Researchers Track Erupted Solar Flares Causing Northern Lights

Researchers are tracking erupted solar flares that sent plasma towards the Earth on Feb. 15.

The UCSD team is using a satellite monitor known as Solar Mass Ejection Imager to track the plasma from the flares — which disrupted telecommunications on Earth in China and created an aurora borealis — considered the largest solar flare that has erupted since December 2006.

Research physicist Bernard Jackson said he was surprised to discover aurora borealis, or northern lights, while looking at data from the SMEI — developed by UCSD’s Center for Astrophysics and Space Science in 2003. SMEI is traveling on the Coriolis satellite that’s orbiting around Earth.

“We didn’t count on seeing aurora from that high orbit, about 840 kilometers,” Jackson said. “Most aural processes die out at a few hundred kilometers.”

Solar flares cause geomagnetic storms, auroras and satellite outages that can be predicted by the SMEI. Jackson said his team can watch the events in real time as the solar flare moved out.

The most intense solar flare occurred on Feb. 14, traveling at 580 miles per second.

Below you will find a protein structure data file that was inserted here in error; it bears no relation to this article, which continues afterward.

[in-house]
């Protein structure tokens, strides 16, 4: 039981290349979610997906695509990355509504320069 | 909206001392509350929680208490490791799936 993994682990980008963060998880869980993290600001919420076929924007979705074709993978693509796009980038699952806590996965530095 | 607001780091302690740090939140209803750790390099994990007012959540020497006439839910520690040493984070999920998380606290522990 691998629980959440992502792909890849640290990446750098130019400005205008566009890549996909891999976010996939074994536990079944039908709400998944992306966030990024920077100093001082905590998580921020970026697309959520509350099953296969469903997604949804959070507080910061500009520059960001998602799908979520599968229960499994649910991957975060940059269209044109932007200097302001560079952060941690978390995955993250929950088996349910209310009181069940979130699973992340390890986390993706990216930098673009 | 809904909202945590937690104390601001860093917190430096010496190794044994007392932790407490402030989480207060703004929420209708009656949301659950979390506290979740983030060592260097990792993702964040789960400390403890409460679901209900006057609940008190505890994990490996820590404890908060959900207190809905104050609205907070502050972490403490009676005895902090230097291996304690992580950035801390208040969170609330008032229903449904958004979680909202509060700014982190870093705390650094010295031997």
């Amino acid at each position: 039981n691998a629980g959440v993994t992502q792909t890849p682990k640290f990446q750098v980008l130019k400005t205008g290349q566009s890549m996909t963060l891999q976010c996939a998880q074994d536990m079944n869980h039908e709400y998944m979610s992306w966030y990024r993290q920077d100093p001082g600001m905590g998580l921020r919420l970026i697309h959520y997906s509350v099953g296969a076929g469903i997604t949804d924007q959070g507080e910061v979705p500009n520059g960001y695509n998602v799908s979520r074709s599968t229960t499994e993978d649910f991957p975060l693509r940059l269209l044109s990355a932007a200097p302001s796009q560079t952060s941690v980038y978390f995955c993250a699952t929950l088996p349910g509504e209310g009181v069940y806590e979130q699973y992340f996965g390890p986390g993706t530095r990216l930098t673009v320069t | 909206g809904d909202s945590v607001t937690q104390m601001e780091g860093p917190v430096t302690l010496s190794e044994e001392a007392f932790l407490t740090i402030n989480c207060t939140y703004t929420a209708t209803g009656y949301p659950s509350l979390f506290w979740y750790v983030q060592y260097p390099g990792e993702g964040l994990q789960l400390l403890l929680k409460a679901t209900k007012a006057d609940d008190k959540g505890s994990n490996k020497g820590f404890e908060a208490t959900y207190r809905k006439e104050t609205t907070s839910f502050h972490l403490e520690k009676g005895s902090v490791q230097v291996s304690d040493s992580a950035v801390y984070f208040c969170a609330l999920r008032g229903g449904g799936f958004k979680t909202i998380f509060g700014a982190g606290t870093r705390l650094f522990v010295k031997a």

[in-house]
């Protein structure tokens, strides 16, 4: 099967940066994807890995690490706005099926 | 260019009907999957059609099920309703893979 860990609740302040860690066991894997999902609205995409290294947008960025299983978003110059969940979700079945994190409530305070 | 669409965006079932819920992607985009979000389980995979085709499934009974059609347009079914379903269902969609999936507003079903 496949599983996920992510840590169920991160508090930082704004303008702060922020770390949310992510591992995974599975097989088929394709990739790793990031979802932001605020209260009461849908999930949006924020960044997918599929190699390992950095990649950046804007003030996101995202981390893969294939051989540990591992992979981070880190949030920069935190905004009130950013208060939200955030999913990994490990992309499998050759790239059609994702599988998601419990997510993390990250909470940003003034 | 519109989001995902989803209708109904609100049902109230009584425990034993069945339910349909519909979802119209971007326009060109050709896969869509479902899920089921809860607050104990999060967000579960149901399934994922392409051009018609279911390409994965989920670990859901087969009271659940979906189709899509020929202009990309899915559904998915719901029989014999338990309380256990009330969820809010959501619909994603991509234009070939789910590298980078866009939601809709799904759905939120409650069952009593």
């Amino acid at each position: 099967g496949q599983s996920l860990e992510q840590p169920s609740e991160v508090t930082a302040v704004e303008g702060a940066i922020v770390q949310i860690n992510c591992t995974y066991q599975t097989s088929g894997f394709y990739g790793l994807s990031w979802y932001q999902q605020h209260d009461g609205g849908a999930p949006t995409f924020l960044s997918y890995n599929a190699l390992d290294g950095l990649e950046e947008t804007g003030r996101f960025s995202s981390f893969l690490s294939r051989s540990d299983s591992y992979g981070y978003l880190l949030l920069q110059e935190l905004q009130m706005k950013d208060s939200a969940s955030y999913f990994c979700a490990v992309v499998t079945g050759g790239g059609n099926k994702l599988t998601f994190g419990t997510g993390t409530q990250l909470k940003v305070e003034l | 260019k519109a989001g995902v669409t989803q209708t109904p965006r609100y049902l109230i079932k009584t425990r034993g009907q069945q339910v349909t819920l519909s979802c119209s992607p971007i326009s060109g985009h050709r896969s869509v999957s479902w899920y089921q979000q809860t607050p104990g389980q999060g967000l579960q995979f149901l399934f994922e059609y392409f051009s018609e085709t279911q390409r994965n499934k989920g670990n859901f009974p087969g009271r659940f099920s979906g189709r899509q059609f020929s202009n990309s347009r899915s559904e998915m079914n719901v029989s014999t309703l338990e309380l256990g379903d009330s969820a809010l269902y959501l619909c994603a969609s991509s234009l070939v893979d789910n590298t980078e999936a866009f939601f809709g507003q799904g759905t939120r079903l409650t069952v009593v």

Jackson’s research focuses on solar flare events, the disruptions they cause and their morphology. Jackson is currently observing flares for three months in Japan, where he is analyzing differences between solar flare material when it passes through space and when it reaches Earth.

“We are interested in order to learn the true extent of the event energy and how this is manifest and directed throughout the heliosphere,” Jackson said.

The instruments Jackson created has played a large role in the discovery of aurora borealis during a solar flare. SMEI was created to view solar wind, also known as Thomson scattered light.

“It was a unique instrument; no one has ever tried to do this,” Jackson said. “No one had tried to view the whole sky, the space between the stars.”

The SMEI was intended to last two years, but has now been in space for over seven years, located in a lower orbit 842 kilometers above the Earth, where the light meets dark.

“For me, I was very interested in building a massive imaging ejector to answer the questions I couldn’t answer with the technique of planetary simulation,” Jackson said. “It could get velocities but not materials.”

The instrument carefully removes the light from the stars, the zodiacal light — also known as dust — and stray light from the sunlight to view the Thomson scattered light. SMEI makes 102-minute orbits and measures the brightness of the sky around the earth.

The solar flare activity has increased recently because of a very long solar minimum period, about 40 years. The solar maximum is usually once every 11 years, which is when solar activity is at it’s highest.

“In the future I expect quite a few events that are bigger,” Jackson said of the solar flares. “If SMEI continues to be operable, then it will be involved in forecasting.”